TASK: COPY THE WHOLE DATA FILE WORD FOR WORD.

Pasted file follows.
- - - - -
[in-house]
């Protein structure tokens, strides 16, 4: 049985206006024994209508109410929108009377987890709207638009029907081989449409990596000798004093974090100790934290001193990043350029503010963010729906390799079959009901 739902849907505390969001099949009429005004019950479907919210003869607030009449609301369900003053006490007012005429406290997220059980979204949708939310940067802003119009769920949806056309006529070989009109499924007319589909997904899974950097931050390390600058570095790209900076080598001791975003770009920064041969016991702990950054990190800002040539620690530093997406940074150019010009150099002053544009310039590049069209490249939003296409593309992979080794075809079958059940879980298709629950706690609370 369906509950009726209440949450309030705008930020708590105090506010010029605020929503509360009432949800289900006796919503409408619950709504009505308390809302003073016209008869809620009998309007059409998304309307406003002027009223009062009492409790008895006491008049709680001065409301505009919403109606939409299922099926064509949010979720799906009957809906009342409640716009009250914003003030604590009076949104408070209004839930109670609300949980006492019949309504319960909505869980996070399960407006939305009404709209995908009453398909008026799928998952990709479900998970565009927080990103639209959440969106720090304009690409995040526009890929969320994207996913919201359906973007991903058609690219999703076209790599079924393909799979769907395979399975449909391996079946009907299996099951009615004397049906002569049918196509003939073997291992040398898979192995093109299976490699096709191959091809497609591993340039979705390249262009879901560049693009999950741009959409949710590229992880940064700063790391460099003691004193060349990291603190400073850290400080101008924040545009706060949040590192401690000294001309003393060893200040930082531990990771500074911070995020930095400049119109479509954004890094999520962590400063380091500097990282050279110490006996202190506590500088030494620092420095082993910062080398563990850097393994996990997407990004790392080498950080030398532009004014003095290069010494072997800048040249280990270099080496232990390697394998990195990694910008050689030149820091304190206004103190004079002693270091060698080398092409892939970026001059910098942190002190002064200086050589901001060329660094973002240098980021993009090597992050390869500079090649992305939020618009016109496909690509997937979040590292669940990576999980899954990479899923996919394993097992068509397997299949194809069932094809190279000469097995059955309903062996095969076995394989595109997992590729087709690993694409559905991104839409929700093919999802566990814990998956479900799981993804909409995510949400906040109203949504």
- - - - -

[in-house]
């Protein structure tokens, strides 16, 4: 049985206006024994209508109410929108009377987890709207638009029907081989449409990596000798004093974090100790934290001193990043350029503010963010729906390799079959009901 739902849907505390969001099949009429005004019950479907919210003869607030009449609301369900003053006490007012005429406290997220059980979204949708939310940067802003119009769920949806056309006529070989009109499924007319589909997904899974950097931050390390600058570095790209900076080598001791975003770009920064041969016991702990950054990190800002040539620690530093997406940074150019010009150099002053544009310039590049069209490249939003296409593309992979080794075809079958059940879980298709629950706690609370 369906509950009726209440949450309030705008930020708590105090506010010029605020929503509360009432949800289900006796919503409408619950709504009505308390809302003073016209008869809620009998309007059409998304309307406003002027009223009062009492409790008895006491008049709680001065409301505009919403109606939409299922099926064509949010979720799906009957809906009342409640716009009250914003003030604590009076949104408070209004839930109670609300949980006492019949309504319960909505869980996070399960407006939305009404709209995908009453398909008026799928998952990709479900998970565009927080990103639209959440969106720090304009690409995040526009890929969320994207996913919201359906973007991903058609690219999703076209790599079924393909799979769907395979399975449909391996079946009907299996099951009615004397049906002569049918196509003939073997291992040398898979192995093109299976490699096709191959091809497609591993340039979705390249262009879901560049693009999950741009959409949710590229992880940064700063790391460099003691004193060349990291603190400073850290400080101008924040545009706060949040590192401690000294001309003393060893200040930082531990990771500074911070995020930095400049119109479509954004890094999520962590400063380091500097990282050279110490006996202190506590500088030494620092420095082993910062080398563990850097393994996990997407990004790392080498950080030398532009004014003095290069010494072997800048040249280990270099080496232990390697394998990195990694910008050689030149820091304190206004103190004079002693270091060698080398092409892939970026001059910098942190002190002064200086050589901001060329660094973002240098980021993009090597992050390869500079090649992305939020618009016109496909690509997937979040590292669940990576999980899954990479899923996919394993097992068509397997299949194809069932094809190279000469097995059955309903062996095969076995394989595109997992590729087709690993694409559905991104839409929700093919999802566990814990998956479900799981993804909409995510949400906040109203949504």